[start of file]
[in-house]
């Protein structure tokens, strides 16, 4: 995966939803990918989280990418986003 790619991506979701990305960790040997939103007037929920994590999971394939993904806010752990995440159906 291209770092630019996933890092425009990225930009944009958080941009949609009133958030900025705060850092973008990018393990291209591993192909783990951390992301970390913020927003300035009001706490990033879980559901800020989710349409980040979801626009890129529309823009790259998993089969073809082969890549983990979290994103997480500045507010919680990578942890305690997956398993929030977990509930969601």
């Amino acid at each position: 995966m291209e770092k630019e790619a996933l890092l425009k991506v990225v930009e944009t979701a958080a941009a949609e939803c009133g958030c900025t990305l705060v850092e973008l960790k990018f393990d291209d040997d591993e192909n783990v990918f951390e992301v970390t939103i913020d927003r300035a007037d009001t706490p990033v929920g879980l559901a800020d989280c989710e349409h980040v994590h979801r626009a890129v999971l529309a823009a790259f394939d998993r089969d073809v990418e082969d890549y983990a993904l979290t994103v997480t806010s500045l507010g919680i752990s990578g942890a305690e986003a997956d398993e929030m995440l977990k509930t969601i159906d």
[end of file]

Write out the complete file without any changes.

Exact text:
[in-house]
């Protein structure tokens, strides 16, 4: 995966939803990918989280990418986003 790619991506979701990305960790040997939103007037929920994590999971394939993904806010752990995440159906 291209770092630019996933890092425009990225930009944009958080941009949609009133958030900025705060850092973008990018393990291209591993192909783990951390992301970390913020927003300035009001706490990033879980559901800020989710349409980040979801626009890129529309823009790259998993089969073809082969890549983990979290994103997480500045507010919680990578942890305690997956398993929030977990509930969601």
């Amino acid at each position: 995966m291209e770092k630019e790619a996933l890092l425009k991506v990225v930009e944009t979701a958080a941009a949609e939803c009133g958030c900025t990305l705060v850092e973008l960790k990018f393990d291209d040997d591993e192909n783990v990918f951390e992301v970390t939103i913020d927003r300035a007037d009001t706490p990033v929920g879980l559901a800020d989280c989710e349409h980040v994590h979801r626009a890129v999971l529309a823009a790259f394939d998993r089969d073809v990418e082969d890549y983990a993904l979290t994103v997480t806010s500045l507010g919680i752990s990578g942890a305690e986003a997956d398993e929030m995440l977990k509930t969601i159906d």